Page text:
Chaos in the MDC makes Tsvangirai look like a genius


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The chaos in the Movement for Democratic Change where former colleagues are tearing each other apart and accusing each other of being Zimbabwe African National Union-Patriotic Front spies makes founding leader Morgan Tsvangirai look like a genius, says an observer who is shocked at the mediocrity, and lack of strategic thinking by a team which looks deceptively impressive on academic qualifications.

The MDC has been rocked by infighting since the release in March of a Supreme Court judgment which said Nelson Chamisa’s leadership of the opposition was illegitimate.

The court said the party must revert to the structures agreed at the 2014 congress making Thokozani Khupe interim leader pending the holding of an extra-ordinary congress.

The MDC-Alliance rubbished the judgment saying it was a political party in its own right but this was thrown out by High Court judge Tawanda Chitapi but another judge Nyaradzo Munangati-Manongwa concurred.

The venom which the opposing party leaders are throwing at each other clearly shows that the Supreme Court judgment was just a trigger that ignited an already explosive situation that had been simmering since 15 February when Chamisa was catapulted to power.

“This is pathetic,” the observer said. “In retrospect, it leaves Morgan looking like a genius. Vanhu vemagweta vanoita sevasina kana chavakarava!!”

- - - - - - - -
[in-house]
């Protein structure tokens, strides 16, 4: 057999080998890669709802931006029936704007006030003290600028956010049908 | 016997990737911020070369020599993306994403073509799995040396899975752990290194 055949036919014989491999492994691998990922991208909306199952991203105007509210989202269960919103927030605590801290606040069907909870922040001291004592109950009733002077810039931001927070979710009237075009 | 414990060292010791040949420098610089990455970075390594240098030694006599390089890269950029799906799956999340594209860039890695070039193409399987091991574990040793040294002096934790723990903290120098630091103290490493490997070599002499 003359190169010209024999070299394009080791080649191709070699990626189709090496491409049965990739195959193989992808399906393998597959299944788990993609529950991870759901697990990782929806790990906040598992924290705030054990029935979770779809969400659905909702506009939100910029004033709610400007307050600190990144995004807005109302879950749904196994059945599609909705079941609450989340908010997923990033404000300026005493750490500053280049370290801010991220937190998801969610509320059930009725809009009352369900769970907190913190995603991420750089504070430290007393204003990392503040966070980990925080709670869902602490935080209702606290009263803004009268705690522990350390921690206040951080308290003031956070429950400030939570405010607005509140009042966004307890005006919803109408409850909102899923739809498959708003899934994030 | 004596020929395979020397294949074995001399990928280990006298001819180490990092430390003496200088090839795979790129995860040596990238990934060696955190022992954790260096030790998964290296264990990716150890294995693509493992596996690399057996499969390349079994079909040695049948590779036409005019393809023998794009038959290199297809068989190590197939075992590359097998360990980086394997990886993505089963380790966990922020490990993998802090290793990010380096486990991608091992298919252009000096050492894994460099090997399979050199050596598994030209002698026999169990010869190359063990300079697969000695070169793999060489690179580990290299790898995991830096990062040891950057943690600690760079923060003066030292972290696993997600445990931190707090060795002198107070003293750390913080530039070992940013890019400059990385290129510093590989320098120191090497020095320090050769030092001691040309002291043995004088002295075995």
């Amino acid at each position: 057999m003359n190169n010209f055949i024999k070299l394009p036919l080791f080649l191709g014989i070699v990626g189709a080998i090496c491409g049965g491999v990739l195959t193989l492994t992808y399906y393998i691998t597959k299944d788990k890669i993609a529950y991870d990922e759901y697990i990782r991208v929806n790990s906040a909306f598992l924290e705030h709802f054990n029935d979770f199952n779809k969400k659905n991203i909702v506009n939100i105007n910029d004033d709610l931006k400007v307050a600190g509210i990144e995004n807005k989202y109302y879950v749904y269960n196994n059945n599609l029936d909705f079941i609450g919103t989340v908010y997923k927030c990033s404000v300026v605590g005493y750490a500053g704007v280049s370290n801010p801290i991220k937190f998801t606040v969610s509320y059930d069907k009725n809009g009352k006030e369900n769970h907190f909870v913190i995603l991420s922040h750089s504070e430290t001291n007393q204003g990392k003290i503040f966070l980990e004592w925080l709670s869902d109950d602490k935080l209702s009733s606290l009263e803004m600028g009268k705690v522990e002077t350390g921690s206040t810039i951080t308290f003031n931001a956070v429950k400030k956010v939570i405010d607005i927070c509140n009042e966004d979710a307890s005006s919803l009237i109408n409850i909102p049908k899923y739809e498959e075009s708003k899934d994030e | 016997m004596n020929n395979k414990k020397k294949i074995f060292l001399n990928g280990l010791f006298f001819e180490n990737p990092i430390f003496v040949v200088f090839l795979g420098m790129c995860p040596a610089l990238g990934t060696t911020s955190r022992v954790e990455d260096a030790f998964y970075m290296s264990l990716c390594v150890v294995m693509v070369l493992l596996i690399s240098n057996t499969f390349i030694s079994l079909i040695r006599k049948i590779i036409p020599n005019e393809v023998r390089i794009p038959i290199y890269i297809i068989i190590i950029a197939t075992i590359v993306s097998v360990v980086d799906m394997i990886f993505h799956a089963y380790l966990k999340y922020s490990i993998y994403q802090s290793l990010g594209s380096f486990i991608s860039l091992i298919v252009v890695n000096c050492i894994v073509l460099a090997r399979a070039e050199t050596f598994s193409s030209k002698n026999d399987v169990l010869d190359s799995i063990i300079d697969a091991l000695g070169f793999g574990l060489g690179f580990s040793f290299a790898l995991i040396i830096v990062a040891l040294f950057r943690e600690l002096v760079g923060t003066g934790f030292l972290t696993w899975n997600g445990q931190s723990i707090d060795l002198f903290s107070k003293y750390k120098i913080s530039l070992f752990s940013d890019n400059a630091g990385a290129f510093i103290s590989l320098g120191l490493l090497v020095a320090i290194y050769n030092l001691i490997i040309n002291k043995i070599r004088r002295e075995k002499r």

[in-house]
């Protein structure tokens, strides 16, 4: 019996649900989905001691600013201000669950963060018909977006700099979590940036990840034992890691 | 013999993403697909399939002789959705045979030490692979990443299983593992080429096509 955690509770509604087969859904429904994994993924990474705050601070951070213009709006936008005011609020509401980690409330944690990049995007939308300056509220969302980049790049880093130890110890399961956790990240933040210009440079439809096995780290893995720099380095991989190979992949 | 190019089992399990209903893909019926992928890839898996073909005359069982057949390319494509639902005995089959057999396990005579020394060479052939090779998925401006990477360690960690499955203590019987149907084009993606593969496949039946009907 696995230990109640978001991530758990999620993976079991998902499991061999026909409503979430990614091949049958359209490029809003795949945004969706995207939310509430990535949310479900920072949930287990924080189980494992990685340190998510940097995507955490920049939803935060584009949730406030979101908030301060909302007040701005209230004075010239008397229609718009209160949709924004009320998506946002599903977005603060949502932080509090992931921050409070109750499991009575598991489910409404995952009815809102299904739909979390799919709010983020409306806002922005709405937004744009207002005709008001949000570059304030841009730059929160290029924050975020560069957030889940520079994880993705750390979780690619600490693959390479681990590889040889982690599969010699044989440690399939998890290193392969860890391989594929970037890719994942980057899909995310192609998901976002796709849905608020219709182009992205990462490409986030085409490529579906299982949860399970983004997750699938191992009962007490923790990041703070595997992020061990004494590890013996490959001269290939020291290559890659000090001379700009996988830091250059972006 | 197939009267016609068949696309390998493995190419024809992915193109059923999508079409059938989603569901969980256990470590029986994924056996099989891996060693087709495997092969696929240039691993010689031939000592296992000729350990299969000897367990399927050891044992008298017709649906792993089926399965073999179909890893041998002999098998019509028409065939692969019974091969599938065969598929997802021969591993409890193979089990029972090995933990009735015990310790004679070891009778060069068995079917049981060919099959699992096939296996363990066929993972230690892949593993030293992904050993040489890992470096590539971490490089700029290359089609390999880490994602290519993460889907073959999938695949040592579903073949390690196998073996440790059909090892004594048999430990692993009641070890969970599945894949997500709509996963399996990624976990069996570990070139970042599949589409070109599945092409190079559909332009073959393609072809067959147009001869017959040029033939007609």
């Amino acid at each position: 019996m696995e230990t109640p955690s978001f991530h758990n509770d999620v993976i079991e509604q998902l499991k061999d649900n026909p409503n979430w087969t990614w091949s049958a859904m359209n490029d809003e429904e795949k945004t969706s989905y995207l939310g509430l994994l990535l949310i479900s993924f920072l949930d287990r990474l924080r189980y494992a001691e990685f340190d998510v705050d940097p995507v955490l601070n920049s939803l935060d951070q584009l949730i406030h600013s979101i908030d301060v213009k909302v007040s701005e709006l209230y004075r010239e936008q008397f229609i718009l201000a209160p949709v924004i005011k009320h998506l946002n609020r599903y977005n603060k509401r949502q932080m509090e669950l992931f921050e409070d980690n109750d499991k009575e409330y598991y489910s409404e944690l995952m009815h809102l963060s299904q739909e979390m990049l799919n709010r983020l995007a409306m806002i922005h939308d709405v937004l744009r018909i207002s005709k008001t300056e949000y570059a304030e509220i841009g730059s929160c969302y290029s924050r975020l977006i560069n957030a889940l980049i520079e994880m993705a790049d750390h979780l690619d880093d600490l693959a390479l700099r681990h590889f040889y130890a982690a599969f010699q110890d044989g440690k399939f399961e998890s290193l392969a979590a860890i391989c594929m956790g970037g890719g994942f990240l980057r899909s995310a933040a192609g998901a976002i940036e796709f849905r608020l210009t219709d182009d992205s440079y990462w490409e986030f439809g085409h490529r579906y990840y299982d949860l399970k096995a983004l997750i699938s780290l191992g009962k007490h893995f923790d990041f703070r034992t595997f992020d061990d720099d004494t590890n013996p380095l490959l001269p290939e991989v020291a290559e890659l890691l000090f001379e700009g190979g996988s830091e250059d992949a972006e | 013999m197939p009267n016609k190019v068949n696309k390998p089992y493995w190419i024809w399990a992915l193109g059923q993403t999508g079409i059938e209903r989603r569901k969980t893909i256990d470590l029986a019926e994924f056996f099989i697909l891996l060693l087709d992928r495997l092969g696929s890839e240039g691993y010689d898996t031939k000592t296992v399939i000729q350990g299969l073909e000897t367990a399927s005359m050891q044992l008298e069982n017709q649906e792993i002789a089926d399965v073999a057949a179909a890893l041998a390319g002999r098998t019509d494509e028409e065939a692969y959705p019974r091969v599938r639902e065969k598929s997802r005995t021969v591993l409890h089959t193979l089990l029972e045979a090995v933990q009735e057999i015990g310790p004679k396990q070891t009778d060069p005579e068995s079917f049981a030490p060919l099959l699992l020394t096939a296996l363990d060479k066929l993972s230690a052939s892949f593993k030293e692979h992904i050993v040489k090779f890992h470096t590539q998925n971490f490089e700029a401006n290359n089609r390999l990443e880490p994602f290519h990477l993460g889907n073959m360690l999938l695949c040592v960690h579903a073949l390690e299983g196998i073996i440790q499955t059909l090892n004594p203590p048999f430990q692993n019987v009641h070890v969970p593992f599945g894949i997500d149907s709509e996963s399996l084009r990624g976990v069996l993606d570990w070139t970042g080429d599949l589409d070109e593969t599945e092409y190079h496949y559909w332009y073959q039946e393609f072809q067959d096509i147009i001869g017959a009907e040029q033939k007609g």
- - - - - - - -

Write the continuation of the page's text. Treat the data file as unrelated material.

The MDC-Alliance leadership is packed with lawyers.

Chamisa himself is a lawyer, his two deputies Tendai Biti and Welshman Ncube are lawyers with Ncube being a professor of law, treasurer David Coltart is a lawyer, vice-chairman Job Sikhala is a lawyer, spokesperson Fadzayi  Mahere is a lawyer, and many more.

On the other side, Douglas Mwonzora, is a lawyer.

Tsvangirai presided over two major splits, the first in 2005 when Welshman Ncube and company left because Tsvangirai had refused to participate in the Senate elections when the national council had agreed that the party should, and in 2014 when Tendai Biti and Elton Mangoma called for a leadership renewal.

Tsvangirai held the party together for five years before the first split and for almost a decade before the second one. Chamisa has only been leader for 25 months before the split.

Besides, the splits under Tsvangirai were not as ugly as what is happening now. Tsvangirai remained in control and the parting was amicable. It was based largely on constitutionalism.

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The Insider

The Insider is a political and business bulletin about Zimbabwe, edited by Charles Rukuni. Founded in 1990, it was a printed 12-page subscription only newsletter until 2003 when Zimbabwe's hyper-inflation made it impossible to continue printing.

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